In order to comply with those guidelines, Chase  installed the new windows that would, under an original plan, only offer a view of changing Chase bank ads slapped on a wall instead of a lobby or retail space.  After community residents threatened to appeal the original plan to the city, Chase  agreed to make to make some changes. But instead of moving the lobby closer to the street, Chase decided to get into the window dressing business, creating a faux lobby or meeting room  next to the windows, apparently in an effort to give passersby something else to look at besides an advertisement. Said the TERA news letter:

By furnishing one of the front visible areas as a modest meeting room, at this point in the development process, it represents a reasonable effort by Chase to hear the voice of the community and respond. TERA wishes Chase Bank all good fortune in their new location and greatly appreciates the improved appearance of the structure.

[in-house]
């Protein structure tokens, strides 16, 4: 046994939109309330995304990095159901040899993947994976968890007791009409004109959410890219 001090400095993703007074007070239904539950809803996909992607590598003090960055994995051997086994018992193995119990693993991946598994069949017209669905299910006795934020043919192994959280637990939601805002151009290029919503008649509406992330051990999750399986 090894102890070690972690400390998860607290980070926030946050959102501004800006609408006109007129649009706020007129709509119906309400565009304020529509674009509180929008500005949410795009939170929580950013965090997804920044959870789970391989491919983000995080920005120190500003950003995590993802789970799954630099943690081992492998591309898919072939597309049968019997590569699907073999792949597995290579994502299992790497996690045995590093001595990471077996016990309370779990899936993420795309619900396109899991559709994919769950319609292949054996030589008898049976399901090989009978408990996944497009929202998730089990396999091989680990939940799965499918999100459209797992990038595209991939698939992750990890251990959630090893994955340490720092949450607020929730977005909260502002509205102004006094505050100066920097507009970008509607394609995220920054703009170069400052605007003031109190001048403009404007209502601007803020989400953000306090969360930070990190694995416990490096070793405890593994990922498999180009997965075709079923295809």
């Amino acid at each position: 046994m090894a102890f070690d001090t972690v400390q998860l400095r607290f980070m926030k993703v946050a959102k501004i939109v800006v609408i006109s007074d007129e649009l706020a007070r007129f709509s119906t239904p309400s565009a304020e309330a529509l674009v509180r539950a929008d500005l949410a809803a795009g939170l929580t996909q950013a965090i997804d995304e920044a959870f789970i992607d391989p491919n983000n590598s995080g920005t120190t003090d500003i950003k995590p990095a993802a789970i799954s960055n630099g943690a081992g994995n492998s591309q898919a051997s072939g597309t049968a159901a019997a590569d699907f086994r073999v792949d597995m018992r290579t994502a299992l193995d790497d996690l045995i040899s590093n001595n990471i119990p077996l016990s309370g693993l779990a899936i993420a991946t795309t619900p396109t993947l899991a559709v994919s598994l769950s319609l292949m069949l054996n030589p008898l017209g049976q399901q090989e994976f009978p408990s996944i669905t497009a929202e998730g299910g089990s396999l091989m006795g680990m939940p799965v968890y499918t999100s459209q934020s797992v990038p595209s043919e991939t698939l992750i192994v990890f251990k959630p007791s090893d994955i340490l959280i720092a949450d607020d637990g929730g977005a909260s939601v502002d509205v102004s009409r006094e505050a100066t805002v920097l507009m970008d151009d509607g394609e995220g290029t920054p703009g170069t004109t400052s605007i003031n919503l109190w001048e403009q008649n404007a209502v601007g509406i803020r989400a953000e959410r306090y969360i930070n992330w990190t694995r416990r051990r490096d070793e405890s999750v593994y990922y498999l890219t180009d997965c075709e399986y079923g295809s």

The building does look better with windows. But what good are windows that don’t offer a view of anything?

Related Link:

  • New branch of Chase Bank to open on Colorado Boulevard on Monday. Patch


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17 comments

  1. I think the point of something like this is to have the option for the building to become something else for many different types of businesses that may occupy the site in years to come. A lot of old bank buildings are being re-used in perfectly acceptable ways because the original bank buildings were built in a way that this was relatively easy to do. Modern buildings of the stucco and 2×4 type are one-use wonders that blight the neighborhood after the first rain leaves a streak of soot running down the edges. At least we get a kinda sorta multi-use building, like totally, for sure. Whatever.